This is the main part of this title and offers games for 2,3 and 4 players either as individuals or in teams. The main way multi-player games are played is called “HEAD-TO-HEAD” mode which has been designed around the limitation that comes about from the fact that you play with a zoomed in view of the track. The aim of this game is to force your opponent(s) out of the field of vision by getting so far ahead of them that all cars can’t fit onto the screen. When this happens, play stops, you get a point and the cars are replaced onto the track together and the race is then restarted, continuing on around the track.
You race for 3 laps and the person with most points at the end of the race wins. However, most races finish before the 3 lap limit is reached – each player starts with a set number of points and when you are forced off the screen you lose a point – you are eliminated if your points go to zero. The last player standing wins the race.
If after 3 laps, the remaining players have equal points, it is a sudden death playoff – the 1st player to force his opponent(s) off-screen wins.
This style of gameplay is very much of a start/stop nature unless all players are very equally matched and in either case provides an extremely competitive game which has resulted in loss of temper in some situations, such is the strength of the hook this game has.
(This “HEAD TO HEAD” mode is available to the solo player – racing against very able computer controlled racers)
There is a time trail mode for multi-players (players take turns to post a time,best time wins, 1st to 3 wins), special tournament modes that arrange tracks into different themes, and traditional knockout tournaments too.
Then there are the party or “share” modes. With these modes, 4, 6 or 8 players can race at the same time. Each controller is shared by 2 players forming a team of 2 cars – vehicles auto-accelerate and steering/breaking is done via the Dpad for one player and the buttons for the other player. This mode is as you would guess chaotic and collision detection between cars is switched off while more than 4 cars are in play to keep the game flowing. There are other party play modes that can incorporate up to 16 players in tournament style competitions.
When playing a series of games , points are allocated to players and teams after races, so keeping track of who’s ahead over a lengthy gaming session (which will be common once you are bitten by the bug).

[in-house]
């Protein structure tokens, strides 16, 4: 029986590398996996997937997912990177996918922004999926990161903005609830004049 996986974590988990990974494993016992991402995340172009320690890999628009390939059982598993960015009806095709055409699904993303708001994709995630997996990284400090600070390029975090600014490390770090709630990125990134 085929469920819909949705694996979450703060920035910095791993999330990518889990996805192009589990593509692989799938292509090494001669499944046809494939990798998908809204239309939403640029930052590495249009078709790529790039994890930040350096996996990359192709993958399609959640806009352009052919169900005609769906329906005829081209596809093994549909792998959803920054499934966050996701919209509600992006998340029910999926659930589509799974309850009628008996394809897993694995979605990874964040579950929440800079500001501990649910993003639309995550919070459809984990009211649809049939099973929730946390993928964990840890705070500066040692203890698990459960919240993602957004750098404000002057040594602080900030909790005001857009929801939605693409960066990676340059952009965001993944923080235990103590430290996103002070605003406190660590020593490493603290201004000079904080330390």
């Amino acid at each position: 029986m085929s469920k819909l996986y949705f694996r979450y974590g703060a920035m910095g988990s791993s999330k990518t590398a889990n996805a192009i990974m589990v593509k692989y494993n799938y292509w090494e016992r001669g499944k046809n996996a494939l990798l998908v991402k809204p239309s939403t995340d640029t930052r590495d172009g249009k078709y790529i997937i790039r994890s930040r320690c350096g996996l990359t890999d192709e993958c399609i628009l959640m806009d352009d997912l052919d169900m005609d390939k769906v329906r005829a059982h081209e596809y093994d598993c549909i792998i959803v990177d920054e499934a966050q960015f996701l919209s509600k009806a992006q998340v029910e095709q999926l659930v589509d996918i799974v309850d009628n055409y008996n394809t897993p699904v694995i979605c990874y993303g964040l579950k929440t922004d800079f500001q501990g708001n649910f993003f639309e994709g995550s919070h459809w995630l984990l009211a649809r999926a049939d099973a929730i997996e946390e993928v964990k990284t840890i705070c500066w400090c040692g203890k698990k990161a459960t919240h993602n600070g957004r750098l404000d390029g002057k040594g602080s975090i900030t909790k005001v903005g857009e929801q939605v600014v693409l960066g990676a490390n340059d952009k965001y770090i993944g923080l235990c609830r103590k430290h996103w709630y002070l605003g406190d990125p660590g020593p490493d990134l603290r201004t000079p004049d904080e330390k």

What makes this game even more special is that best times and performances are stored in the cartridge back up memory which does not rely on battery power. Players choose a character at the start of play and can change the character’s name if they wish – this and the player stats are held on cartridge for 100 years according to the manual!
Another feature of this game which tops it off nicely as a package is a track editor. You can create you own tracks, save them to the backup memory , or export them for giving to your friends to try! Exporting a track involves copying codes displayed on-screen onto paper (a template card is given in the manual to ease this process). This was quite a thing back in day when downloading ghosts and tracks from the web was unheard of.
This is an epic game and simply the best of its genre. This is due to the quality and number (60) of tracks, slick control, variety and quantity of its gameplay modes and the sheer competitivness and addictiveness involved. This is backed up by a solid technical engine which looks and performs well and serves 4 player (and more) modes without any extra boxes (save controllers of course), and an excellent track editor.
Some find the “start/stop” nature of play frustrating – initially, the cars are a handful and flying off the track at practically every turn can annoy. But this game demands your attention; and it has been so well done that you will find your efforts rewarded.
Some extra slickness in the game’s menus would be welcome (there is no “back” option in places, meaning having to reach for the console’s reset button) but that is a minor niggle in the face of this excellent and massive game.
It is quite simply the complete overhead racing game – great for parties and the solo experience. It is one of the greatest local multiplayer games ever. Highly recommended.
A retro gamer and occassional writer..